Bought a bargain on Facebook?
By Rachel Gordon, Livestock Biosecurity Network regional manager
The internet, and in particular social media, has brought with it a new method of buying and selling livestock. Buy, swap, and sell groups on sites such as Facebook, or ads on sites such as Gumtree are now a popular way to trade goods, including livestock.
People are easily able to offload livestock that is surplus to requirements, whether it be a mob of sheep or a single poddy calf. It’s quick, efficient and simple.
This ease in trading does come with certain risks though, and it can increase the opportunity for unwanted pests, diseases, and weeds to be inadvertently spread around the country.
In some cases, vendors and buyers are simply unaware of their responsibilities, particularly if they are not used to trading livestock. Perhaps they just want to have a few ‘grass eaters’ in the backyard.
When buying or selling animals in this way, it is important to keep biosecurity at the forefront of your mind. It is also important to be aware of your legal obligations when keeping livestock.
If you are buying any livestock at all, do you have a Property Identification Code (PIC) for where they will be kept? This is a legal requirement even if you only have one animal, such as a horse.
If you are buying cattle, sheep or goats, are they correctly tagged with National Livestock Identification Scheme (NLIS) tags? Is the vendor providing you with accurate NLIS paperwork to ensure you can correctly transfer the animals from their property to yours? Do the NLIS numbers on the paperwork match the numbers on the eartags in the animals’ ears?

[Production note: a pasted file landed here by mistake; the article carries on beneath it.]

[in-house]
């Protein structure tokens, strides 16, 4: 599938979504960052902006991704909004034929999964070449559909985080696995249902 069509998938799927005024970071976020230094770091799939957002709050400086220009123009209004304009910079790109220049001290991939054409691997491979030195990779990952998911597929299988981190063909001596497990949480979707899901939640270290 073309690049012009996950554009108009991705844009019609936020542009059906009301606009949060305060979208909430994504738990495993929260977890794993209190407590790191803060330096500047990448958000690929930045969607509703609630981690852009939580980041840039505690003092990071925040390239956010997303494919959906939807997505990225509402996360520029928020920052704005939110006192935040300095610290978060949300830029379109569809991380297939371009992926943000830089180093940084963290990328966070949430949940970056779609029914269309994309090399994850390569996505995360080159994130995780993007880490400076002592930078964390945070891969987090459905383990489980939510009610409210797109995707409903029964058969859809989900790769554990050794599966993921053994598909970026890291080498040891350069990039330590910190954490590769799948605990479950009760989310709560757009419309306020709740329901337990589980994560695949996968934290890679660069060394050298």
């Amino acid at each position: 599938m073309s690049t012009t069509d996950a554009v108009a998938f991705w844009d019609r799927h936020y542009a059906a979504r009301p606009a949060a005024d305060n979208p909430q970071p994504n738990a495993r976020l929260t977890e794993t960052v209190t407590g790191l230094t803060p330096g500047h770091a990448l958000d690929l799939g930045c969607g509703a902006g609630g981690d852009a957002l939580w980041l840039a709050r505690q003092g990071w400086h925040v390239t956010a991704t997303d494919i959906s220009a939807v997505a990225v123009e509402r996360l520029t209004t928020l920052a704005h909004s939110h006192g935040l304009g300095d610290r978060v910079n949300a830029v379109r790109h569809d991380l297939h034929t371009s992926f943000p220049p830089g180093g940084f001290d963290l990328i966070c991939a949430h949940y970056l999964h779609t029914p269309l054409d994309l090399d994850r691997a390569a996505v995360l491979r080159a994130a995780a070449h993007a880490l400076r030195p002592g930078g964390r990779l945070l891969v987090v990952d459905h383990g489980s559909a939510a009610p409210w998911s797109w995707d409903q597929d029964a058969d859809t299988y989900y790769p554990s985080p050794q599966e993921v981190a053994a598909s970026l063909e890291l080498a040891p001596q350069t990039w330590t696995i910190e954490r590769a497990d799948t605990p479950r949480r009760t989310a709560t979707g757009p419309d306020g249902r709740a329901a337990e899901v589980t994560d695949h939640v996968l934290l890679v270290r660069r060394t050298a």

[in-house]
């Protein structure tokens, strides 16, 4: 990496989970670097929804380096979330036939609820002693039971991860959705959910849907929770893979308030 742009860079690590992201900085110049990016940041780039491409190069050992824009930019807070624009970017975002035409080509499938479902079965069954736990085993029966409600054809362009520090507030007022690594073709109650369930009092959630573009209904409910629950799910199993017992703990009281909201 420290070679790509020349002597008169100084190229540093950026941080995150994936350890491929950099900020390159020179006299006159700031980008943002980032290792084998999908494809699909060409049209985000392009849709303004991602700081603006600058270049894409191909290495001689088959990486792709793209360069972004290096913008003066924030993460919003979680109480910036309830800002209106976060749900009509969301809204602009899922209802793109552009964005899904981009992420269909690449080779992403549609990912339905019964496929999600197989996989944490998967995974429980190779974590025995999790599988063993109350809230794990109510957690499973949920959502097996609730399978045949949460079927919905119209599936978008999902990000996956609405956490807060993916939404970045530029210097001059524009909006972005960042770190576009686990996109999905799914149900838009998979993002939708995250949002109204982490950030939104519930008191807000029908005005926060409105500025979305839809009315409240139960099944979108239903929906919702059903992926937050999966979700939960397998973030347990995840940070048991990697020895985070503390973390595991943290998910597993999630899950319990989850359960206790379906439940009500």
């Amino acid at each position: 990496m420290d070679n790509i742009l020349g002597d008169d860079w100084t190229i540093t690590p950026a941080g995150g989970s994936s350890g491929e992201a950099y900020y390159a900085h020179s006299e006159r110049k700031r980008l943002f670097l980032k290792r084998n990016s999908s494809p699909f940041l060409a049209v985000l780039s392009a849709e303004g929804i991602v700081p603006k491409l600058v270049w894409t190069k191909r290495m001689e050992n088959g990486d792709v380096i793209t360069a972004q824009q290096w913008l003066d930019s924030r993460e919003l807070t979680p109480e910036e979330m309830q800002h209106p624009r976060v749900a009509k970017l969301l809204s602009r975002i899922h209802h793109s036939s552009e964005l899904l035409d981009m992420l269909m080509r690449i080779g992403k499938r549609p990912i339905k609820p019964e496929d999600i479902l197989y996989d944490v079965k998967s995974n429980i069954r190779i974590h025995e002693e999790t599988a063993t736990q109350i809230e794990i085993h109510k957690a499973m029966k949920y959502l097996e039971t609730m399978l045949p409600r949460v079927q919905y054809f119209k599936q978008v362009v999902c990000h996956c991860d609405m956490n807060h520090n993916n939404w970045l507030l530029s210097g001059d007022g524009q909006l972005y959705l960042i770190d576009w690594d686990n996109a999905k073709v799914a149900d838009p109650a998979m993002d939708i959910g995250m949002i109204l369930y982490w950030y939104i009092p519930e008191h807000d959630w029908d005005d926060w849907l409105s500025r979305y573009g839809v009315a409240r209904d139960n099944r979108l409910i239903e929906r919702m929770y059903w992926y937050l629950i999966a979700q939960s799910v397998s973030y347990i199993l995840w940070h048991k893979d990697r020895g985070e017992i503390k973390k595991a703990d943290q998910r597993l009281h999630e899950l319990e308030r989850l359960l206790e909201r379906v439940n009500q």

Other things to consider when buying livestock is their history. If you are buying cattle, sheep, or goats, ask the vendor to provide a health statement. This is a legal document that provides additional health information with respect to pests and diseases such as lice, footrot, Johne’s disease, ovine brucellosis, caprine arthritis encephalitis, Enzootic Bovine Leucosis, pestivirus, and cattle ticks. It also details health treatments carried out within the previous six months such as drenching, vaccinations, and treatments for external parasites such as lice. Health statements are freely available from the Farm Biosecurity website (www.farmbiosecurity.com.au).
Once you have taken delivery of your animals, and you are satisfied their relevant paperwork is in order, there are a few more practical and easy steps to take to further reduce the risk of pest, disease, and weed spread.
It is important to quarantine any livestock you have purchased, but even more so if you do not know their history. Holding newly arrived animals in yards for 48 hours allows any unwanted weed seeds to pass through their system, reducing the opportunity for weeds to spread about your property.
Additionally, keeping new livestock separate from existing livestock for at least 28 days gives you time to observe any clinical signs of disease that may not have been obvious when you first bought the animals. Ensure that you monitor new stock closely, and phone a vet or the Emergency Animal Disease Hotline (1800 675 888) if you see anything unusual.
Monitor the yards and the paddock in which the animals were quarantined for new weeds germinating so you are able to remove them before they establish.
These simple steps of:
- using health statements
- holding animals in yards on arrival
- quarantining animals for 28 days
- monitoring for disease
- monitoring for weeds
…cost you very little in time and money, but can save you a fortune in both!
- Rachel Gordon is the Livestock Biosecurity Network’s regional manager for NSW. She can be contacted or 0488 400 207 or email firstname.lastname@example.org
Media contact: Kate Leahy, Cox Inall Communications, email@example.com 0437 231 150.